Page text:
Kirk Cousins has been fabulous at times and nearly incompetent at others. Just more of the same from the enigmatic Cousins (Photo by John Autey/Pioneer Press)
Vikings at Rams
There’s a reason Kirk Cousins was available this past offseason. The Washington Redskins TWICE gave Cousins nearly $20 million per year on “prove it” deals. Over those two seasons Washington paid Cousins just under $44 million and then, despite such a huge investment already, decided, “nah, we’re good.”
Cousins is a fine quarterback. One could easily argue he belongs in the top half of the NFL’s signal callers. Maybe even the top ten. Whatever he is, Cousins’ play doesn’t equate to a plethora of wins. In his three seasons as the starter in Washington, Cousins’ record was an underwhelming 24-23-1. He led the Redskins to an NFC East title in 2015 (albeit with a 9-7 record), lost in the Wild Card round and never returned to the postseason. One week he’s Joe Montanta, the next he’s Mitch Trubisky.
In Week 2 Cousins should have clinched a Green Bay win with his 2nd interception in as many throws. A questionable roughing the passer call gave Cousins a 2nd chance. This past week against Buffalo, Cousins coughed up the football twice in the first ten minutes and didn’t surpass 150 passing yards until midway through the 4th quarter with his team already trailing 27-0. By the 2nd quarter, it was quite obvious Cousins wanted no part of a Buffalo defense that pummeled him time and again.
Which brings us to tonight’s matchup. The Rams boast one of the most disruptive front lines in football. LA’s pass defense ranks among the best in total passing yards, QB rating against, and leads the NFL in passing touchdowns against (2). Despite the likelihood of the Rams missing their top corners, I don’t trust Cousins to stand in the pocket and make the throws necessary to keep pace with Los Angeles’ high octane offense.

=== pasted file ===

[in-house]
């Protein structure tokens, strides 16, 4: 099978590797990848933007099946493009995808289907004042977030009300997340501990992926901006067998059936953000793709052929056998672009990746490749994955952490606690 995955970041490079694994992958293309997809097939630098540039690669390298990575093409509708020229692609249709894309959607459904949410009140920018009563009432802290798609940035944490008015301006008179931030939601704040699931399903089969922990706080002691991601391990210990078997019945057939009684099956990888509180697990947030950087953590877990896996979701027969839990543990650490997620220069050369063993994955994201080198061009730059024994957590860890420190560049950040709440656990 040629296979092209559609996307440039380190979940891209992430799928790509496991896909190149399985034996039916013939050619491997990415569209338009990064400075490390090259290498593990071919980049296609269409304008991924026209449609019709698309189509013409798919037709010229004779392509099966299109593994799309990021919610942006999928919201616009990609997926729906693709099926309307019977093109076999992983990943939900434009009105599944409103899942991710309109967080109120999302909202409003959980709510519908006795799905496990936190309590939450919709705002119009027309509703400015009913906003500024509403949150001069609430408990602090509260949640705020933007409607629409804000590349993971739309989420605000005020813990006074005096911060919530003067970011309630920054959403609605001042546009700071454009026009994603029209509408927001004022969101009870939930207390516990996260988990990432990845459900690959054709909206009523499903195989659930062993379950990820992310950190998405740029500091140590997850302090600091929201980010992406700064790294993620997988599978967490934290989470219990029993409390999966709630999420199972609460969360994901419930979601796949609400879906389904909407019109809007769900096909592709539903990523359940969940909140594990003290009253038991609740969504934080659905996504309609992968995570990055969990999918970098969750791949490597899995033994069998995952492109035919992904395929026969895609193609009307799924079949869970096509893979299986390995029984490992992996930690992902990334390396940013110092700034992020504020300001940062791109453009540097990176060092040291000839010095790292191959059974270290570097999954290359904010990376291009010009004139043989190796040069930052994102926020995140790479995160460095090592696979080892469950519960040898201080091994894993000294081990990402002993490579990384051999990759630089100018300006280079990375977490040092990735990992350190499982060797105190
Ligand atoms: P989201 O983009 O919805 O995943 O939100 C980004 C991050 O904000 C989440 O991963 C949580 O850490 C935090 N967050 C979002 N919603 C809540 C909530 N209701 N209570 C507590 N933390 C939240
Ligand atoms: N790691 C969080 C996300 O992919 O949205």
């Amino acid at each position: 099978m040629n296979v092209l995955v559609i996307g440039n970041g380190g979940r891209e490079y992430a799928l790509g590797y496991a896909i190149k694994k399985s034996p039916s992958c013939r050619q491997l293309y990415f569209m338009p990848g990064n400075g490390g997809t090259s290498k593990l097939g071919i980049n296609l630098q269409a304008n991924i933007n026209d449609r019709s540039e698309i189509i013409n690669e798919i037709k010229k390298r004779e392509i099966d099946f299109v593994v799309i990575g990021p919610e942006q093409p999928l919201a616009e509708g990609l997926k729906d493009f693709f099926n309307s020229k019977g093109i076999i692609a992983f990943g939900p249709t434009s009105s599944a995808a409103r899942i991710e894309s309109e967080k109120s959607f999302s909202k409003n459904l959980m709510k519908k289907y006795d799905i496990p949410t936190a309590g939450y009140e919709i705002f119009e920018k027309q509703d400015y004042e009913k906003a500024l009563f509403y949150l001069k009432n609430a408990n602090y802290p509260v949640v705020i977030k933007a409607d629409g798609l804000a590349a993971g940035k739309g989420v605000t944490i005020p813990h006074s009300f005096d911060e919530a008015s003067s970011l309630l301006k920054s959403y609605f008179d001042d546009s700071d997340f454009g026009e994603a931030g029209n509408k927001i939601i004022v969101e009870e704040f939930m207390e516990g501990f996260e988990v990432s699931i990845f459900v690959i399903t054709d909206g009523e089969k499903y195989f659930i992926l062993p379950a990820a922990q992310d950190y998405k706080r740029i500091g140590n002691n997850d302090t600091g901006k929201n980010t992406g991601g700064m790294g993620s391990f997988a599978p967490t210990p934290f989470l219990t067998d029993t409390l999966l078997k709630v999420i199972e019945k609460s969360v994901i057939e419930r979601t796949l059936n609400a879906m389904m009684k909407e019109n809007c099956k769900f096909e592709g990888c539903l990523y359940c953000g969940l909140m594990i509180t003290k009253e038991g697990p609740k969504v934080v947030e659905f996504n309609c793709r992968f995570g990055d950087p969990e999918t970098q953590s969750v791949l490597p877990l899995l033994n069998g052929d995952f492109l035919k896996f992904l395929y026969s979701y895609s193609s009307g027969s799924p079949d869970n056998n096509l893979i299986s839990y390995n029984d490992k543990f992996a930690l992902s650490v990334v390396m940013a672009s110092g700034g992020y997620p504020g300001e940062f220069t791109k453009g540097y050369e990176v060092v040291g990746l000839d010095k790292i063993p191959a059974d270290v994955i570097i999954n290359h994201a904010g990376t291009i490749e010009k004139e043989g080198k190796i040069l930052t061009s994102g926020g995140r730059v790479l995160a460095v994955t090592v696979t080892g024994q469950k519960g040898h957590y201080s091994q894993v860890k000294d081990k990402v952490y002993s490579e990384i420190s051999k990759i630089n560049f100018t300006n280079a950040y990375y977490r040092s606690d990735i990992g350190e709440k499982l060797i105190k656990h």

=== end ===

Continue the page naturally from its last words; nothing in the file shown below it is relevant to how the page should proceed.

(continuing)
What Cousins needs is a running game. The Vikings own the 2nd worst ground attack in the NFL, totaling only 198 yards in three games. Their 3.5 yards/attempt won’t keep a defense honest. Dalvin Cook has not bounced back from a knee injury (yet) and Latavius Murray has been mostly unimpressive through three games. Minnesota has one of the strongest receiving units in the league but talent on the outside doesn’t mean much if the quarterback can’t deliver the ball.
I think Los Angeles is vulnerable here as they could be without their top two corners. However, taking the Vikings would require trusting Cousins. I’d prefer not doing that. (This line feels like an overreaction to Minnesota’s loss to Buffalo. It’s too high.) RAMS If I were Charles Barkley; Vikings +7